098: Beyond the Black Rainbow (2010)

Are you sitting comfortably? No? Good.

This debut from Canadian-Greek director Cosmatos is a charmingly incoherent, puzzling and astounding cinematic equivalent to tripping balls.

Using 35mm film, oversaturated coloring and a sinister synth soundtrack (from Black Mountain/Sinoia Caves dude Jeremy Schmidt, no less), at first glance, Beyond the Black Rainbow feels like it could have been lifted straight from the b-movie golden age. With over three years in production with only a limited one million dollar budget, Cosmatos’ labour of love adopts an amalgamation aesthetic. Blending Argento’s colour palette with Kubrick’s 2001 set design, Tarkovsky pacing and allegory, along with a smidge of Cronenberg lunacy. Instead of just paying homage to these lauded figures or relying on imitation, Cosmatos wears these influences on his sleeve and in turn creates something familiar yet completely fresh and inspired.

Set in a futurist 1986, Elena (Eva Allan) is a patient-cum-prisoner at a psychosis commune called Arboria. Heavily sedated, the brainwashed young prisoner desperately tries to escape the clutches of the clinic and its domineering patriarch, the demented ‘doctor’ Barry Nyle (Michael Rogers).

That’s about as far as the plot stretches for BtBR. Instead of being narrative driven, Cosmatos’ film is a cinephile’s take on psychedelia, minus the colour swirls and bad music. Meddling the line between reality and nightmare, the result is enthralling and organic, coming from the cerebrum of a self-confessed doobie brother (and the rest).

That’s not to say the film is overzealous mind. Cosmatos has his tongue forced firmly in his cheek, with the sparse dialogue being incongruously comic to the eerie visuals, particularly with Rogers’ authoritative character. Looking like a wig-wearing, unhealthy Christian Bale; his icy demeanor and doctor spiel is both terrifying and hilarious in equal measure.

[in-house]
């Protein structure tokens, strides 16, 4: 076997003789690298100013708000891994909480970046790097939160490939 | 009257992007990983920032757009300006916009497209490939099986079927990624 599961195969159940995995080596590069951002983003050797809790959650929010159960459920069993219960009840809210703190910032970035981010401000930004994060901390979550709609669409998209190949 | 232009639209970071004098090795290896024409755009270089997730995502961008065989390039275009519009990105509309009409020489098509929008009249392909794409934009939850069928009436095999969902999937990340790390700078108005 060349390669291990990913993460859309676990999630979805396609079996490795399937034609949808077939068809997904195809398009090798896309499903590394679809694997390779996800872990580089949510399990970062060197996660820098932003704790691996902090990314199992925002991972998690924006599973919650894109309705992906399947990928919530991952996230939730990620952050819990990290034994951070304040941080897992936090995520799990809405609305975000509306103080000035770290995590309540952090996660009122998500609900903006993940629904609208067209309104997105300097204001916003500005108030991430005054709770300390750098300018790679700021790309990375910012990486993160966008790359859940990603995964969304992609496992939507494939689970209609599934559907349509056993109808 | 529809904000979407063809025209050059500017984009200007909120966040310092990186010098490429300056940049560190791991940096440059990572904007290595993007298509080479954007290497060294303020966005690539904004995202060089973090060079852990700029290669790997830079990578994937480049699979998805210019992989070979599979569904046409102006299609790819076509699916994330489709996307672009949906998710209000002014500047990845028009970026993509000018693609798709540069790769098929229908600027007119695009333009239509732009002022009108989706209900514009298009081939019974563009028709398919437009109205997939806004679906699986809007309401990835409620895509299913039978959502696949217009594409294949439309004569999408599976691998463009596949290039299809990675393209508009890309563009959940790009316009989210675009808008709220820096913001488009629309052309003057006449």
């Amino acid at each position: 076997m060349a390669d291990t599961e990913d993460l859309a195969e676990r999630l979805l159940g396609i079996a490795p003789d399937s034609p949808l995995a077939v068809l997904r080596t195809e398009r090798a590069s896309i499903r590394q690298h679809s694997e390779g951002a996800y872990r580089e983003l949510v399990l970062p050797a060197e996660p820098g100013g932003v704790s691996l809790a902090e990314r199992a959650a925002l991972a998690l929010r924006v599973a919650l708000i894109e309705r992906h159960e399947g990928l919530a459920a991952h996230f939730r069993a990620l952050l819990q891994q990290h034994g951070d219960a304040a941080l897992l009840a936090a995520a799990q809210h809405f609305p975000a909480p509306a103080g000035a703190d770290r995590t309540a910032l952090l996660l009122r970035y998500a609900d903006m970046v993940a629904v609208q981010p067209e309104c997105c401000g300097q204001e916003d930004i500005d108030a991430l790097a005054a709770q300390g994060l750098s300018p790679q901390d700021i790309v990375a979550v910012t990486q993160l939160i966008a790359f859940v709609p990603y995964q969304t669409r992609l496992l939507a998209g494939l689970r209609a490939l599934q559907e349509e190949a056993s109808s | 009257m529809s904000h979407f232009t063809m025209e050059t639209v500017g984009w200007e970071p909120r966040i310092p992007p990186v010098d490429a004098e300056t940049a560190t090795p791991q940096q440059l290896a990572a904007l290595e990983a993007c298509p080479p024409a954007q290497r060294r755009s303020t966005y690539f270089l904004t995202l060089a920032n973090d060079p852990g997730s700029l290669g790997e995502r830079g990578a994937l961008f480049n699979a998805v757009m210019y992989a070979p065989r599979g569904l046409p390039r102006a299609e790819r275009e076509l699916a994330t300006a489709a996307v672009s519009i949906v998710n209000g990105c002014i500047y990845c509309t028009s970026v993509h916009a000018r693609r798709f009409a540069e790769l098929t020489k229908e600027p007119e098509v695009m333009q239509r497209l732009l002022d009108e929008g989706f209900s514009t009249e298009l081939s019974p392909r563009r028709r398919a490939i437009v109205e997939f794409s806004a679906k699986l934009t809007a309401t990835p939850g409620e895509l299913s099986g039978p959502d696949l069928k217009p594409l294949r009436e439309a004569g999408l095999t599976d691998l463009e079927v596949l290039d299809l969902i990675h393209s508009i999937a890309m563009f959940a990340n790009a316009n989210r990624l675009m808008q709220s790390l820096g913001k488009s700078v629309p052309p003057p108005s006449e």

Back on the drugs, BtBR is the perfect antidote to the trite free love, flower-power shtick. Menacing, uncomfortable and none more black, Cosmatos bridges a relationship between the audience and Elena who, even without muttering a single word, drives the film’s chillingly slow pace along, crawling around and longing for escape the asylum.

Coming from underrated film stock (his father is First Blood: Part 2 & Tombstone director George Cosmatos), the director clearly has an eye and ear for what works on the big screen. Although there is a bit of a seachange in the closing fifteen minutes where Cosmatos quite desperately attempts to tie up thematic loose ends, BtBR is a wholly hypnotic experience; sending you into a trance that is difficult to shake long after the gloriously trashy credits roll.

Refreshing the auteur style eighties b-movie which quite unabashedly merits style over substance, Beyond the Black Rainbow may be prove that, once again, the lunatics are taking over the asylum, with Cosmatos leading the pack. Totally bonkers and totally blissful. Watch the trailer here and prepare to go apeshit.


IMDb it.

061: Offret (The Sacrifice) (1986)

Melodrama to the full, The Sacrifice is Tarkovskiy’s most emotive film. Developed using Bergman’s Faith Trilogy as an impetus, the Russian filmmaker explores common themes isolation and madness, combined with representations of an impending apocalypse, all told on a rawly humane level.

Considering it’s the first and last time Tarkovskiy worked with digital cameras the filmis beautifully cinematic. Long shots, single takes, surprisingly luxurious pallid colour tones and a phenomenal central performance from Erland Josephson. Yeah, it’s all there, in all it’s defiantly pretentious glory.

It’s nevertheless a difficult watch and certainly not for the impatient. The monologues are somewhat leaden and the same could be said of the general pacing. However, even with its slowness, The Sacrifice is a masterclass in immersive, complete filmmaking. No scene, shot or syllable is wasted. Endlessly profound, thought-provoking and filled with the countless idiosyncrasies Tarkovskiy was able to develop in his thirty year career.


IMDB it.